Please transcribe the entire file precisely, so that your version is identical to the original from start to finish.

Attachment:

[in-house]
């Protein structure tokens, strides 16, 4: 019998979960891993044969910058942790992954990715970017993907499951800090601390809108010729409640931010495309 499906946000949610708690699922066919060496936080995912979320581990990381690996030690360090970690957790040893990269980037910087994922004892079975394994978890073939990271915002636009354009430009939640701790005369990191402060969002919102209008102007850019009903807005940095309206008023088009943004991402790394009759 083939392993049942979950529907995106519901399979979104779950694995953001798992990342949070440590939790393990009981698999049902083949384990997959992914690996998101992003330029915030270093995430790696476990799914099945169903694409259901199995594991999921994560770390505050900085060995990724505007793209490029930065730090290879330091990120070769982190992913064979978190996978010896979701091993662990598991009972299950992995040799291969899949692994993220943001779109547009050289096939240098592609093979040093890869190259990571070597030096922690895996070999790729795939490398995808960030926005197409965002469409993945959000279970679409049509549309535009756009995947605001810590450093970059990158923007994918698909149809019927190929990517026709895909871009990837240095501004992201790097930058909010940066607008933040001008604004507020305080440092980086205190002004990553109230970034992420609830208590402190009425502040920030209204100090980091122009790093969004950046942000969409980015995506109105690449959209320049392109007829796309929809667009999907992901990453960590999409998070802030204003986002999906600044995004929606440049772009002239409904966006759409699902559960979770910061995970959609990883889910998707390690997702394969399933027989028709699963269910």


[in-house]
């Protein structure tokens, strides 16, 4: 019998979960891993044969910058942790992954990715970017993907499951800090601390809108010729409640931010495309 499906946000949610708690699922066919060496936080995912979320581990990381690996030690360090970690957790040893990269980037910087994922004892079975394994978890073939990271915002636009354009430009939640701790005369990191402060969002919102209008102007850019009903807005940095309206008023088009943004991402790394009759 083939392993049942979950529907995106519901399979979104779950694995953001798992990342949070440590939790393990009981698999049902083949384990997959992914690996998101992003330029915030270093995430790696476990799914099945169903694409259901199995594991999921994560770390505050900085060995990724505007793209490029930065730090290879330091990120070769982190992913064979978190996978010896979701091993662990598991009972299950992995040799291969899949692994993220943001779109547009050289096939240098592609093979040093890869190259990571070597030096922690895996070999790729795939490398995808960030926005197409965002469409993945959000279970679409049509549309535009756009995947605001810590450093970059990158923007994918698909149809019927190929990517026709895909871009990837240095501004992201790097930058909010940066607008933040001008604004507020305080440092980086205190002004990553109230970034992420609830208590402190009425502040920030209204100090980091122009790093969004950046942000969409980015995506109105690449959209320049392109007829796309929809667009999907992901990453960590999409998070802030204003986002999906600044995004929606440049772009002239409904966006759409699902559960979770910061995970959609990883889910998707390690997702394969399933027989028709699963269910």